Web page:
Little holiday musicals are golden at this time of year. And Mark St. Germain and Randy Courts' adaptation of the much-loved
If only it had a few more surprises.
This show actually had its origins in the mid-1980s, when it played Lamb's Theatre in New York on several holiday seasons. St. Germain, who also wrote the excellent "Freud's Last Session," combined "The Gift of the Magi," which deals with a struggling married couple willing to sacrifice everything for each other, with a second O. Henry story called "The Cop and the Anthem," which focuses on one Soapy Smith (Kevin McKillip), a comedic bum who would like to get himself arrested for the holidays and acquire a warm jail cell. With those two stories unfolding simultaneously, St. Germain uses that old device of a newsboy narrator (Nate Lewellyn) and, alas, two characters with the unfortunate names of The City — Him (Gerald Richardson) and The City — Her (Heather Townsend). Any time a character is playing a city, that is generally cause for alarm. It sure rings here.
When "Magi" is focused on the impecunious married couple, very nicely played by Jason Richards and very talented newcomer Chelsea Morgan, it's on reasonably secure footing with a much-loved story. Morgan, especially, has a great deal of charm and Mark Lococo's Porchlight Music Theatre staging of this story of this likable pair is simple and quite lovely.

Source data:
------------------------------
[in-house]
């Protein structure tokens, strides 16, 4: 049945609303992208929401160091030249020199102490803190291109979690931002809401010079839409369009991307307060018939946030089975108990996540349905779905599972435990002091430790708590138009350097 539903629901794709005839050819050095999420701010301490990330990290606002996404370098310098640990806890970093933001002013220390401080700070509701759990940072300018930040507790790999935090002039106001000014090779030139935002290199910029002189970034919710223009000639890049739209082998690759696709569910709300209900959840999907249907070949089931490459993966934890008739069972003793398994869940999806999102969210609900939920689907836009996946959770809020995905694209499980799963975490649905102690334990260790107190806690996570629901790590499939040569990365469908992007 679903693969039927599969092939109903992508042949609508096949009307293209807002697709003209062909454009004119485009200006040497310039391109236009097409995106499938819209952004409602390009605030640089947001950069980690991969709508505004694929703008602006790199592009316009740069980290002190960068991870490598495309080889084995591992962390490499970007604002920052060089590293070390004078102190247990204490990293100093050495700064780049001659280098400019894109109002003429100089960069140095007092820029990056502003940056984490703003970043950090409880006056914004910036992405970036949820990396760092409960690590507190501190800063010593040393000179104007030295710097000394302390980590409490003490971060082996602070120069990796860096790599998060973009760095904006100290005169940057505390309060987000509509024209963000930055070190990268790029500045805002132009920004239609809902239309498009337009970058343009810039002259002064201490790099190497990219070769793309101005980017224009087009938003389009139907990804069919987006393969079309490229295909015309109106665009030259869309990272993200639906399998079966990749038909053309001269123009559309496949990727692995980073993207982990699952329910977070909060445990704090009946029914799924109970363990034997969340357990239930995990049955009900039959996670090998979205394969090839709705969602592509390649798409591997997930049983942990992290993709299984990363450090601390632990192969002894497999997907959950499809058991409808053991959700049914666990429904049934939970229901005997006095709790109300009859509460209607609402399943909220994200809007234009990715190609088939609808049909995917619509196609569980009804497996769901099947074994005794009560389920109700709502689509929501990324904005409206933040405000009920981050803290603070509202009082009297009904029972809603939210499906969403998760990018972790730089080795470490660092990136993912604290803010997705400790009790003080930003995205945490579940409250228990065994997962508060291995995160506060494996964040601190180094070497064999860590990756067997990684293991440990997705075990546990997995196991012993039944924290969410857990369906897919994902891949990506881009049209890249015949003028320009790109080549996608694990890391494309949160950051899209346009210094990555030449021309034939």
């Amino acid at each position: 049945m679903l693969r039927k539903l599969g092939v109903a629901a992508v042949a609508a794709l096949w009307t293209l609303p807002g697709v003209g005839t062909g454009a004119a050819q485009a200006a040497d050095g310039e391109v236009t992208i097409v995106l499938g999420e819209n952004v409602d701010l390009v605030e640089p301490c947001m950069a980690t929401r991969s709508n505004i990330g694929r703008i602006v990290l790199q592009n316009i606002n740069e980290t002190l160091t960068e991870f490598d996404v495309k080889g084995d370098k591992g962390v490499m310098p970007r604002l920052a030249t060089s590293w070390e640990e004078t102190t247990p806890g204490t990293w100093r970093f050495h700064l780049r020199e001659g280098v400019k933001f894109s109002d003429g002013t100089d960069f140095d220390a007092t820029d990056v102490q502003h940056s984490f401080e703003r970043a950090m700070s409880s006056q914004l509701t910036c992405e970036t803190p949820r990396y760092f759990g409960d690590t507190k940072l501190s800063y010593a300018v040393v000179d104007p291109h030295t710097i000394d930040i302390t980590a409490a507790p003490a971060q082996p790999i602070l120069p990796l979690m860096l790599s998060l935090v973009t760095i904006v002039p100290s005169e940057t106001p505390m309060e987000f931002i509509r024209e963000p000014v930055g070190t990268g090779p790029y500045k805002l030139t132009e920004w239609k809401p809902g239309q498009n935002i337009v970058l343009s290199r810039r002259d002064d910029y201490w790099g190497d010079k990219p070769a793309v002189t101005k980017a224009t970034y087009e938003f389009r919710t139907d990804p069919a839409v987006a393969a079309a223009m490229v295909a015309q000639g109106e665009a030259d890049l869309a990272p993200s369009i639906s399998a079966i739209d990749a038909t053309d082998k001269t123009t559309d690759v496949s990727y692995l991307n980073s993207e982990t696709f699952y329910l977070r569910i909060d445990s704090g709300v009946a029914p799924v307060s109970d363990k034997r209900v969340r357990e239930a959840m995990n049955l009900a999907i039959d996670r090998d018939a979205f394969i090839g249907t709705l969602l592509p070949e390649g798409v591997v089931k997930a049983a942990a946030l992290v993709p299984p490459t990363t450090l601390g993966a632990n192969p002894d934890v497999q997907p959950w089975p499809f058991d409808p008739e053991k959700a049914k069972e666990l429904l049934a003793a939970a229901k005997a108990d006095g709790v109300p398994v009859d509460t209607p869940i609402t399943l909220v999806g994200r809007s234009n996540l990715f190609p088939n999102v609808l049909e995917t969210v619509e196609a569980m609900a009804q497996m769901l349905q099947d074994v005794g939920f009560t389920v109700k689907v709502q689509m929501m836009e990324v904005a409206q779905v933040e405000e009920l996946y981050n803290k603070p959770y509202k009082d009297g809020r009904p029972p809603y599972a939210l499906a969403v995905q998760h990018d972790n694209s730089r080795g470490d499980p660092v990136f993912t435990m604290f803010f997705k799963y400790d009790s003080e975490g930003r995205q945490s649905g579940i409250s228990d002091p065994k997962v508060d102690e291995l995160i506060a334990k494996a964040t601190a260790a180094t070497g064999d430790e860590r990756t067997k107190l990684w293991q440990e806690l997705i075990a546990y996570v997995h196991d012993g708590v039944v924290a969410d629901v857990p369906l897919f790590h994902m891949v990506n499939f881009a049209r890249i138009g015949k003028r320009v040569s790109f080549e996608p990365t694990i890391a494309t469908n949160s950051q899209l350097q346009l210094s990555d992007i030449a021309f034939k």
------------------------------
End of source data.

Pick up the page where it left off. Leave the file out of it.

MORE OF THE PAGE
But once we venture out onto the streets beyond, both the prosaic material and Lococo's production take on a rather arch quality.
It's not that Lewellyn's newsboy is a lousy guide — on the contrary; he's a charming young actor, just as McKillip is a skilled physical comedian. It's just that both characters feel here like such cliches. And both Richardson, who has vocal issues, and Townsend, who needs to turn down the dial a good few notches, don't seem to belong in any world you recognize. All of that would be easier if the score popped with a little more exuberance, if the overall stakes were somehow higher, and if the piece could achieve a greater feeling of unity.
"The Gifts of the Magi" is certainly a well-intended diversion, quite brief and suitable for all. And Elizabeth Doran's musical direction is very solid. But the show falls between a lot of sweet spots: It's not expansive enough for you to feel as if you are experiencing the pageantry of 1905 New York, but it's also too diffuse in style and focus for you to fully feel like you are sharing in a difficult but very intimate Christmas.
When: Through Dec. 23
Where: Stage 773, 1225 W. Belmont Ave.
Running time: 1 hour, 30 minutes